The Basílica of Santa Maria del Mar in Barcelona is architectural excellence, and with a great history, that does not have the same tourist thrust that other religious buildings of the Catalan capital, but it is of vital importance in the evolution of the territory.
Built between 1329 and 1383, this beautiful basilica is considered the best and most complete example of Catalan Gothic architecture, in addition to the great importance that was bestowed on it in its time, as this religious representation was built by parishioners, fishermen, workers (known as bastaixos) and the residents of La Ribera neighbourhood.
History marked by the attacks and their restoration
The authors of the project that gave life to the Basílica of Santa Maria del Mar were Berenguer de Montagut and Ramón Despuig. It is a church considered popular and of great importance to the people of the city, since it was financed by ship-owners and merchants, and a large part of the local population participated in its construction.
Even so, it should be noted that the image it presents today is the result of the restoration it has undergone in recent years, since different parts of the monument were destroyed because of the different wars that the city suffered. Specifically, one of its worst moments was the fire that anarchists and communists caused during the Civil War (1936), which destroyed the magnificent baroque altar and all the images and archives of the temple.
This fact is also the reason why the interior of the temple has a blackened aspect that only adds greater mystery and interest.
A jewel of Catalan Gothic
The Basílica of Santa Maria del Mar in Barcelona is considered the best and most complete example of Catalan Gothic architecture.
Outside you can see the peculiarities of this architectural style, such as straight lines and solid buttresses that give it a robust, compact appearance, very different from European Gothic cathedrals. The bell tower is octagonal and the doors are solid oak with iron decorations.
But, without a doubt, the main beauty of this temple is inside. The imposing structure has an interior with three naves, where the central one has great light capacity and its construction is based on the old ad quadraum technique. Composed of extensive bare and endless stone surfaces and slender palm-shaped columns harmoniously erect a connection between all its parts.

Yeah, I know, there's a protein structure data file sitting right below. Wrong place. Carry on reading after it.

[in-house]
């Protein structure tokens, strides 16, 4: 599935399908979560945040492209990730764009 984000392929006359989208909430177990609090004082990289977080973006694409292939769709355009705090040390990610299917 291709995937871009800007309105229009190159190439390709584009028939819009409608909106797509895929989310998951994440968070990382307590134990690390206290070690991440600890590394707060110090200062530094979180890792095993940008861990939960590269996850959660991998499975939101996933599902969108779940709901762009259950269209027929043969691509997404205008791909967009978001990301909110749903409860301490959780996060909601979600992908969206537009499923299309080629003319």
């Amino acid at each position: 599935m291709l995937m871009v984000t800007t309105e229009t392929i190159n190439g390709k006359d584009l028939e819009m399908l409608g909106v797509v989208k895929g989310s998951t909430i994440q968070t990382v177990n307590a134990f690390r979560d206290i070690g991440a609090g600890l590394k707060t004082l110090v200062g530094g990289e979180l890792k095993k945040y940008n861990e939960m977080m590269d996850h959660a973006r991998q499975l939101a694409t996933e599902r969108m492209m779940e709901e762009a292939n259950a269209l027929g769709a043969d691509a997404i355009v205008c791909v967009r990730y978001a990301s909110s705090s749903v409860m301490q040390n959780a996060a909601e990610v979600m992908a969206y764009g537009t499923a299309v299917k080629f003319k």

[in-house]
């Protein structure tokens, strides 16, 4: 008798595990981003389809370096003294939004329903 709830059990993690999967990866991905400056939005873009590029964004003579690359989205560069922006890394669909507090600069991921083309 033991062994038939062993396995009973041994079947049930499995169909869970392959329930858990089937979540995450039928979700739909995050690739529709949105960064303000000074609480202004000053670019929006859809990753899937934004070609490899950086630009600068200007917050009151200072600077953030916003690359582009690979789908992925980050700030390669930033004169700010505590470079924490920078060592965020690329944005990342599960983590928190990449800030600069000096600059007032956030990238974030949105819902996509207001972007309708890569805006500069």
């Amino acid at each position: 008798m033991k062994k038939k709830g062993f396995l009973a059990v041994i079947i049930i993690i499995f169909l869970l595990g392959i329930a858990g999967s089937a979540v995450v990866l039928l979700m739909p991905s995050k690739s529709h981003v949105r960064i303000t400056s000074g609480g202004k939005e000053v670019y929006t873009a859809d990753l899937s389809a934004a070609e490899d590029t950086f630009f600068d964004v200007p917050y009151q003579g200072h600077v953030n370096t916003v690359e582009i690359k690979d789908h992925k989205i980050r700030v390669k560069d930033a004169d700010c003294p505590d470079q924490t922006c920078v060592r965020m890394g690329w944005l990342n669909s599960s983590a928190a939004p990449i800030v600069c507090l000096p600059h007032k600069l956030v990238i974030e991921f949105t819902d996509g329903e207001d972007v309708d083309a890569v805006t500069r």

The combination of all these elements, the captivating magic of the basilica per se and its beautiful stories make it an example of the distinction in Europe in the Gothic era.
Different types of visits
The architectural monument is located in the Gothic quarter. Specifically, its address is Plaza de Santa María, 1; and you can easily reach it with Line 4 of the subway, getting off at the Jaume I stop.
The entrance to its interior is free, and it is open from Monday to Saturday, from 9:00 a.m. to 1:00 p.m. and from 5:00 p.m. to 8:30 p.m. and Sundays and holidays, from 10:00 a.m. to 2:00 p.m. and from 5:00 p.m. to 8:00 p.m.
In addition, it should be noted that, although the entrance to the interior is free, there are different options at reduced prices to learn more about its architecture with the help of a guide; and access to the towers and terraces does carry a supplementary charge.
On the other hand, during summer sunsets there is also the option of visiting in very small groups to practically walk alone through the interior of Santa María del Mar. This special visit ends on the terraces of the monument, where you can contemplate the narrow alleys of Born, the main buildings of Ciutat Vella and an impressive 360º panoramic view of Barcelona when it gets dark.
Interesting, right? Well, it doesn’t end here, after planning the route through the Born area and walking through the most Gothic areas of the city, it is time to rest and the Pere Tarrés Barcelona hostel is perfect to discover all the secrets of the Basílica of Santa Maria del Mar in Barcelona, the great jewel of Catalan Gothic.